Yet much to the dismay of its U.S. and Venezuelan planners, the coup government was pushed out of power within 48 hours by a popular uprising of loyalist soldiers and the poor. The State Department claims that “The United States provides funding to groups that promote democracy and strengthen civil society in Venezuela.” But after the groups funded by the U.S. had attempted to overthrow an elected government and establish a dictatorship, the U.S. responded by increasing its funding of these same groups. Shortly after the coup’s defeat the State Department issued a special grant to the NED for its work in Venezuela in the amount of $1 million.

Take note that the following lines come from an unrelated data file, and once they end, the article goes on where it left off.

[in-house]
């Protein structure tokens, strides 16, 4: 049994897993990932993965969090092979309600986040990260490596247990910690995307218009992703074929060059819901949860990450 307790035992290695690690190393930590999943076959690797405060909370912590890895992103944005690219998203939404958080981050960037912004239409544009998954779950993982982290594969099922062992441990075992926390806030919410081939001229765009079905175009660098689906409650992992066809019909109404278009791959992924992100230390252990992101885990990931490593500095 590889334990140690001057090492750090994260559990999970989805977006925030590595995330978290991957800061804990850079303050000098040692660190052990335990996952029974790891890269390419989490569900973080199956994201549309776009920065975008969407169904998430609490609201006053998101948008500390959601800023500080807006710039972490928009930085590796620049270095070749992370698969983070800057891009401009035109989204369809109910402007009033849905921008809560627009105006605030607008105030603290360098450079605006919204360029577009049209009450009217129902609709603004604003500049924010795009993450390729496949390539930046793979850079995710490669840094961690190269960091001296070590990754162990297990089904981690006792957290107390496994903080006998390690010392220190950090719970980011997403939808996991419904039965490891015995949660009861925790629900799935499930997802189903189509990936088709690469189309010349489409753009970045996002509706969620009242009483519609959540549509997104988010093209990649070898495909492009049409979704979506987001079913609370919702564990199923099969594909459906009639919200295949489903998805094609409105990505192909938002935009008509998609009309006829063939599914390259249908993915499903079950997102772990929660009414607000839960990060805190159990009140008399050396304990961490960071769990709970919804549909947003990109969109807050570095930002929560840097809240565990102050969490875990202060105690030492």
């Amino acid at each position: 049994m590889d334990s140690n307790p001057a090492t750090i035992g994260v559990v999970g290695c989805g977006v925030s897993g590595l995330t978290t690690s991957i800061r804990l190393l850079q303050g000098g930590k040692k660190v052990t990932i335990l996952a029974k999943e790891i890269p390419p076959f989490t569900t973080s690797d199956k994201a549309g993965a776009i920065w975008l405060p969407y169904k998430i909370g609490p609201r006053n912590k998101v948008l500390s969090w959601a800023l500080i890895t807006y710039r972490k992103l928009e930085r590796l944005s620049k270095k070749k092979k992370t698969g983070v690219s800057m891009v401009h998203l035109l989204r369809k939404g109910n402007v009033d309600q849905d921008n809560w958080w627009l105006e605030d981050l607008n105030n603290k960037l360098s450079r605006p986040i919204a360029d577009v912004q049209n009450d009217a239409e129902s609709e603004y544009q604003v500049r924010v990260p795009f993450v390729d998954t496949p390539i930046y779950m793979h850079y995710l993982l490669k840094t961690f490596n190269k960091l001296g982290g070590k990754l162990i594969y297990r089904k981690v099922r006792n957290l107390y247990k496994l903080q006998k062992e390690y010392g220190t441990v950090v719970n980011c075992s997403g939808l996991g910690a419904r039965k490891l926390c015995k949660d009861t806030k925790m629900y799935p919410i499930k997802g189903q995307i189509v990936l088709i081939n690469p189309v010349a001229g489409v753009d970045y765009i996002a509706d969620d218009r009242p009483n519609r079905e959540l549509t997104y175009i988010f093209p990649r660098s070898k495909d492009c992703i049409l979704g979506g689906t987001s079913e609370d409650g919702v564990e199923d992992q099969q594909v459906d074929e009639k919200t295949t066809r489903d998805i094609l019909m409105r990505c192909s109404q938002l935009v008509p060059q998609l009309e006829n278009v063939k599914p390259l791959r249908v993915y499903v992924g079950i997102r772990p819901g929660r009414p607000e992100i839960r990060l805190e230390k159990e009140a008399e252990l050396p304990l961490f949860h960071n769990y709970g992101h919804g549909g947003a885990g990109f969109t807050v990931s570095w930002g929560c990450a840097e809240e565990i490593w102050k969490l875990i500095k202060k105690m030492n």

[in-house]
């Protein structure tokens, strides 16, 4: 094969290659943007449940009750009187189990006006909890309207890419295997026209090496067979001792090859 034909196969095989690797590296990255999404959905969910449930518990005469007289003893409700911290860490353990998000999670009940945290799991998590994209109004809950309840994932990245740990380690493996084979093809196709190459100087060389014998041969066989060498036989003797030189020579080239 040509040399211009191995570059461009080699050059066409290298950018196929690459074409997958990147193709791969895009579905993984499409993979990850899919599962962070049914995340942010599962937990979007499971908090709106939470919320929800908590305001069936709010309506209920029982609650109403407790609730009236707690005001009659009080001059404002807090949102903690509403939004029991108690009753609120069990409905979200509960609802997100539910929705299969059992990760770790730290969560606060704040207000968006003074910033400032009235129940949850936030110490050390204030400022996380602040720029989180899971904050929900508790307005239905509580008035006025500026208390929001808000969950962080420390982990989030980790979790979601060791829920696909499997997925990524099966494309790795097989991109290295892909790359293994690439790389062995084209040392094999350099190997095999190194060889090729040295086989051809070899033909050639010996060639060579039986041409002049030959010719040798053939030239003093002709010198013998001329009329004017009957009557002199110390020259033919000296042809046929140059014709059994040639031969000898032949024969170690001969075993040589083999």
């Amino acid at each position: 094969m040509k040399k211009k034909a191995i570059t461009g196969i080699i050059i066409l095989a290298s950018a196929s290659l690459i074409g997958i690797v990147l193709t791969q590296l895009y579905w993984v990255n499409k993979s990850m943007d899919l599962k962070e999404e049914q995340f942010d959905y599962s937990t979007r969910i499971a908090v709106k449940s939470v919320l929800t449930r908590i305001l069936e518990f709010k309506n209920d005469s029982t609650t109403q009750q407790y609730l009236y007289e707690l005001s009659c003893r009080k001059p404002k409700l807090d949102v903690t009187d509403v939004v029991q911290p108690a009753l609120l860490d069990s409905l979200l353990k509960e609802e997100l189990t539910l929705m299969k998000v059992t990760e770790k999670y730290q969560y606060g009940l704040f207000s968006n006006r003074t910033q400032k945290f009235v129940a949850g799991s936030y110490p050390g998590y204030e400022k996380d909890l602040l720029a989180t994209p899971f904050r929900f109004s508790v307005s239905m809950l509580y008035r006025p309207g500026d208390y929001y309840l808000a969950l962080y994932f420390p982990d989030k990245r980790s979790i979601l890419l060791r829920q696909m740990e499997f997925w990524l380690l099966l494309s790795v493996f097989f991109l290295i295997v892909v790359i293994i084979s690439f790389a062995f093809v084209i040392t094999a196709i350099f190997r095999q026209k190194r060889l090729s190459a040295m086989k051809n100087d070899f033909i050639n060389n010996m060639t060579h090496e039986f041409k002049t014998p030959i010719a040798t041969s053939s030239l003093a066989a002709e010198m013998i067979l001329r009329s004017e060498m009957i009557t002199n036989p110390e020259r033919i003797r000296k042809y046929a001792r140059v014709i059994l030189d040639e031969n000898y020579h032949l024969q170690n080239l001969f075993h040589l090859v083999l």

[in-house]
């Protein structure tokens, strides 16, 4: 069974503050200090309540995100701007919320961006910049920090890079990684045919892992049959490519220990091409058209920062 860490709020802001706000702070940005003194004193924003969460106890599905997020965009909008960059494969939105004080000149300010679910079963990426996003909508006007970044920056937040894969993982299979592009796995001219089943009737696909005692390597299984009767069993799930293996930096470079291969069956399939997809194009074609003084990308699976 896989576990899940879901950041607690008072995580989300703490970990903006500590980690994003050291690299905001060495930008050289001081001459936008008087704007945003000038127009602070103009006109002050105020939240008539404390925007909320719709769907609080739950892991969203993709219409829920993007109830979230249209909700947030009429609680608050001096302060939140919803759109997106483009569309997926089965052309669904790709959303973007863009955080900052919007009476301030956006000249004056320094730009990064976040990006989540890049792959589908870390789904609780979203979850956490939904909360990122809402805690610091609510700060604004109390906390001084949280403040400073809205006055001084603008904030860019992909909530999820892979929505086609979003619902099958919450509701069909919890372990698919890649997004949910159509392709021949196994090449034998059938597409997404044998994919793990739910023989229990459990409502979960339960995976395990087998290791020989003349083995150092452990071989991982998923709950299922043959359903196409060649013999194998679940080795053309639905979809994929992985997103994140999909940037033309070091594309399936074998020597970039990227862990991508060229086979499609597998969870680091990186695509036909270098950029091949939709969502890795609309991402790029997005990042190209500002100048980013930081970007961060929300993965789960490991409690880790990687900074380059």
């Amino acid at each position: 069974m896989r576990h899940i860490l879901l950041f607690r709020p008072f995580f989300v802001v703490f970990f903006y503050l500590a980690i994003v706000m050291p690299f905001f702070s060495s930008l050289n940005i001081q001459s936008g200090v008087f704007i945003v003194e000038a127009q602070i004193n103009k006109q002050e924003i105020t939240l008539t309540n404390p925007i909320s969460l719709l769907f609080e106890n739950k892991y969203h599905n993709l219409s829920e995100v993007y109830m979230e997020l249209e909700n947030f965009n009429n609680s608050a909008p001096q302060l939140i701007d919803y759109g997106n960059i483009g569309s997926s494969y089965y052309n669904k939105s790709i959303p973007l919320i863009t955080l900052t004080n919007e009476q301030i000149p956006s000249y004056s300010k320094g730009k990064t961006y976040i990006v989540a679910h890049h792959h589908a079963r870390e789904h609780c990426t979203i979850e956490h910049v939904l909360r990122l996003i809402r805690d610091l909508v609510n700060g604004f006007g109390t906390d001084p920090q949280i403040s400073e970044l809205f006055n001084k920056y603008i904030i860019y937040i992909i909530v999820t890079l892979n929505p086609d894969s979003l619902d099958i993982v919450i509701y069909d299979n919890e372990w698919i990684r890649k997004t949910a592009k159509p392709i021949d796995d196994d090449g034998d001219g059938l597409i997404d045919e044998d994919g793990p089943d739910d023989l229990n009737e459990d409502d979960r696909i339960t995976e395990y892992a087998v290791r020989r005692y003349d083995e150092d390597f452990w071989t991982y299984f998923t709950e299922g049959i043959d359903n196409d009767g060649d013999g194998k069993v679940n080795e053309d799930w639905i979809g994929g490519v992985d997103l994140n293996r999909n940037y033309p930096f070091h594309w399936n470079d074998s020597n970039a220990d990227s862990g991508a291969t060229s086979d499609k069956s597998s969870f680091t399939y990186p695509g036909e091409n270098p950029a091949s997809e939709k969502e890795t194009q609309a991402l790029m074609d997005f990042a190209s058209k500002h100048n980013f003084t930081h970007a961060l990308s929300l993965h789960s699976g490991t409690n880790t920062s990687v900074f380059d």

Bush versus Chávez recounts in great detail how U.S. intervention has continued to develop. Funding for NED and USAID programs in Venezuela continues to multiply, now exceeding $10 million per year. The U.S. has also stepped up saber-rattling and military intimidation, concentrating large numbers of soldiers, gunships, and fighter planes in close proximity to Venezuela. The strength of Bush versus Chávez is the hard facts that dispel any doubts about U.S. imperial behavior. But for those readers who don’t need great convincing, the laundry list of technical minutia that tracks agencies and funding may become tiresome. Many of the facts are repeated throughout the book, when this space could have been used to shed more light on the grass-roots forces at play in Venezuela. The book’s purpose is, of course, to uncover U.S. intervention, not to give a people’s history of Venezuela, but the lack of context is sometimes times detrimental.